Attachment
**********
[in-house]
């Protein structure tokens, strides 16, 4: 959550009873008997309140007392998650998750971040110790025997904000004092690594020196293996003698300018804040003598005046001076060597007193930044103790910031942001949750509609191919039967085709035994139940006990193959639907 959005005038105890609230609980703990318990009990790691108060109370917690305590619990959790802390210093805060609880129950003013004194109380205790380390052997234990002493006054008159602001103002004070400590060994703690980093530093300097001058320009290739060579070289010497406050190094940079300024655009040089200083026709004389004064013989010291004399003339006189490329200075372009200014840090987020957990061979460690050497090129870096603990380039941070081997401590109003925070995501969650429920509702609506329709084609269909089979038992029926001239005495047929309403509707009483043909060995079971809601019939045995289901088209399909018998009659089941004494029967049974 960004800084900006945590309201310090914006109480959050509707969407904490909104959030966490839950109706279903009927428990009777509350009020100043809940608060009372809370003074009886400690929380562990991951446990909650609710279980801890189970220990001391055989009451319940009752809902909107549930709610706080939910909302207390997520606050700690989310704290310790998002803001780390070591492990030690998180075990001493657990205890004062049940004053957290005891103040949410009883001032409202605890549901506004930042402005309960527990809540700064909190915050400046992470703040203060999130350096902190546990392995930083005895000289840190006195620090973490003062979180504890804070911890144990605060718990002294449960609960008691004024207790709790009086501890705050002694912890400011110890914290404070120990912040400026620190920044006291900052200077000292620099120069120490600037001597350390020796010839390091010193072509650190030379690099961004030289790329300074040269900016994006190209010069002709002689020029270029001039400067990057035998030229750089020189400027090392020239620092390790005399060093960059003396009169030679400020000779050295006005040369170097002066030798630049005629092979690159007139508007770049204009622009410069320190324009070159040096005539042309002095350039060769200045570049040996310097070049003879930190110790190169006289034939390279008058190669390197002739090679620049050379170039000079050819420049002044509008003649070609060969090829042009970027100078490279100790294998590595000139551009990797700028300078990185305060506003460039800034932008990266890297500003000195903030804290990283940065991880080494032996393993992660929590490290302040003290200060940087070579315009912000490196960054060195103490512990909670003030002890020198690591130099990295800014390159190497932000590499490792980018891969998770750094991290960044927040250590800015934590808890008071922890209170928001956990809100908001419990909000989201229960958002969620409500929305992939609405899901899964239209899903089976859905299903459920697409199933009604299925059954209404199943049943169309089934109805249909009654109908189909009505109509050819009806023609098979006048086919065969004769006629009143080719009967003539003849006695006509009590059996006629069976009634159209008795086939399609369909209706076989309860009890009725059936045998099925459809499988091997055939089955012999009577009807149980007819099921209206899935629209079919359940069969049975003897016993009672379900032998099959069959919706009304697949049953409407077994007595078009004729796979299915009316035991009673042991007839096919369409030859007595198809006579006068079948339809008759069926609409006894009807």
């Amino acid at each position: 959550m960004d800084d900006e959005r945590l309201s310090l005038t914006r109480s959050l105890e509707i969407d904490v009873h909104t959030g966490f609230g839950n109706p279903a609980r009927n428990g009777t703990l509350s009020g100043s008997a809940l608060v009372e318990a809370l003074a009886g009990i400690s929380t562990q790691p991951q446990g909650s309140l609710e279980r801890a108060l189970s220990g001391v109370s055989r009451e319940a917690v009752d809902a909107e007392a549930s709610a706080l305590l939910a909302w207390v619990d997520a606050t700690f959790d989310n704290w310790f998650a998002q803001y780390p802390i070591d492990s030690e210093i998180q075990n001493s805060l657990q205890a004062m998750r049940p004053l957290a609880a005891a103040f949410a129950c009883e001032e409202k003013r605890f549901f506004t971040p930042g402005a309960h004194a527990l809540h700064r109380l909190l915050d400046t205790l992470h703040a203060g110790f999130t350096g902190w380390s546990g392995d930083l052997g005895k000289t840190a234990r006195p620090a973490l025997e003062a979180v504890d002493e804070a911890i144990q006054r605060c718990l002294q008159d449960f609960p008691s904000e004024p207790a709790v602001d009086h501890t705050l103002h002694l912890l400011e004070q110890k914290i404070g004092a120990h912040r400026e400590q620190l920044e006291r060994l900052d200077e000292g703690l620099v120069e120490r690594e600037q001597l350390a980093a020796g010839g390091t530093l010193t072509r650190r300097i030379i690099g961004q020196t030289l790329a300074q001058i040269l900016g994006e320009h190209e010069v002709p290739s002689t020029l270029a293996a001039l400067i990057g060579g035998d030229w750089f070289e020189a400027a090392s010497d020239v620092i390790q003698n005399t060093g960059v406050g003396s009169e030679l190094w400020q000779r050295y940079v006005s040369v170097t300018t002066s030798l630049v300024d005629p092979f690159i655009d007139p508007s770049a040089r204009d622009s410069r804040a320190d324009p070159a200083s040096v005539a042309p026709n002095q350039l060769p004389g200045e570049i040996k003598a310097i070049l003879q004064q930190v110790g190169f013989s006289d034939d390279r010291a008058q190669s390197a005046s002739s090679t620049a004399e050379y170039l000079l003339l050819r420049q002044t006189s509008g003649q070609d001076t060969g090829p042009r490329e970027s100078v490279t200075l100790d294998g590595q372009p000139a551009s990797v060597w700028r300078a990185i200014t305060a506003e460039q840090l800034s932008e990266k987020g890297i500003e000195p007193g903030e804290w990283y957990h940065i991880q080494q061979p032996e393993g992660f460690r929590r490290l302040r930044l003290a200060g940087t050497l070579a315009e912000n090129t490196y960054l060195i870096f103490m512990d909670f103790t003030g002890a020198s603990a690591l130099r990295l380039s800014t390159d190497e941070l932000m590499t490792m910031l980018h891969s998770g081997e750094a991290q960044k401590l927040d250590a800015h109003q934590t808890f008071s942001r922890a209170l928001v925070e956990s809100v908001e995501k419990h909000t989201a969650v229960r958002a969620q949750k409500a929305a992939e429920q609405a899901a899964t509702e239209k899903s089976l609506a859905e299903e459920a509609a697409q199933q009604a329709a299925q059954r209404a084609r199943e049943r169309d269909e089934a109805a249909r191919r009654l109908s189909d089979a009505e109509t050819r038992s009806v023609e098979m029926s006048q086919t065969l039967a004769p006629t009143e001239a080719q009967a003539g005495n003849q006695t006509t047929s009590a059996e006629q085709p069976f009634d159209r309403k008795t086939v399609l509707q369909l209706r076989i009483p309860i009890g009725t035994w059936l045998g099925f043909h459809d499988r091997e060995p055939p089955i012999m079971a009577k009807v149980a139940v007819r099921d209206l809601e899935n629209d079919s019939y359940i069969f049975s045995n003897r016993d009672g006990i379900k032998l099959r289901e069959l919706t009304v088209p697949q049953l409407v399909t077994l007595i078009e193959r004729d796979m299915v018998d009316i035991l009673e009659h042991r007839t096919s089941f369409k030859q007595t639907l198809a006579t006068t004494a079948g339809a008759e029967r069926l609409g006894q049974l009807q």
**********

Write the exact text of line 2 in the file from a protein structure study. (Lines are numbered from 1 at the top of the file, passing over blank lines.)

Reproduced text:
């Protein structure tokens, strides 16, 4: 959550009873008997309140007392998650998750971040110790025997904000004092690594020196293996003698300018804040003598005046001076060597007193930044103790910031942001949750509609191919039967085709035994139940006990193959639907 959005005038105890609230609980703990318990009990790691108060109370917690305590619990959790802390210093805060609880129950003013004194109380205790380390052997234990002493006054008159602001103002004070400590060994703690980093530093300097001058320009290739060579070289010497406050190094940079300024655009040089200083026709004389004064013989010291004399003339006189490329200075372009200014840090987020957990061979460690050497090129870096603990380039941070081997401590109003925070995501969650429920509702609506329709084609269909089979038992029926001239005495047929309403509707009483043909060995079971809601019939045995289901088209399909018998009659089941004494029967049974 960004800084900006945590309201310090914006109480959050509707969407904490909104959030966490839950109706279903009927428990009777509350009020100043809940608060009372809370003074009886400690929380562990991951446990909650609710279980801890189970220990001391055989009451319940009752809902909107549930709610706080939910909302207390997520606050700690989310704290310790998002803001780390070591492990030690998180075990001493657990205890004062049940004053957290005891103040949410009883001032409202605890549901506004930042402005309960527990809540700064909190915050400046992470703040203060999130350096902190546990392995930083005895000289840190006195620090973490003062979180504890804070911890144990605060718990002294449960609960008691004024207790709790009086501890705050002694912890400011110890914290404070120990912040400026620190920044006291900052200077000292620099120069120490600037001597350390020796010839390091010193072509650190030379690099961004030289790329300074040269900016994006190209010069002709002689020029270029001039400067990057035998030229750089020189400027090392020239620092390790005399060093960059003396009169030679400020000779050295006005040369170097002066030798630049005629092979690159007139508007770049204009622009410069320190324009070159040096005539042309002095350039060769200045570049040996310097070049003879930190110790190169006289034939390279008058190669390197002739090679620049050379170039000079050819420049002044509008003649070609060969090829042009970027100078490279100790294998590595000139551009990797700028300078990185305060506003460039800034932008990266890297500003000195903030804290990283940065991880080494032996393993992660929590490290302040003290200060940087070579315009912000490196960054060195103490512990909670003030002890020198690591130099990295800014390159190497932000590499490792980018891969998770750094991290960044927040250590800015934590808890008071922890209170928001956990809100908001419990909000989201229960958002969620409500929305992939609405899901899964239209899903089976859905299903459920697409199933009604299925059954209404199943049943169309089934109805249909009654109908189909009505109509050819009806023609098979006048086919065969004769006629009143080719009967003539003849006695006509009590059996006629069976009634159209008795086939399609369909209706076989309860009890009725059936045998099925459809499988091997055939089955012999009577009807149980007819099921209206899935629209079919359940069969049975003897016993009672379900032998099959069959919706009304697949049953409407077994007595078009004729796979299915009316035991009673042991007839096919369409030859007595198809006579006068079948339809008759069926609409006894009807």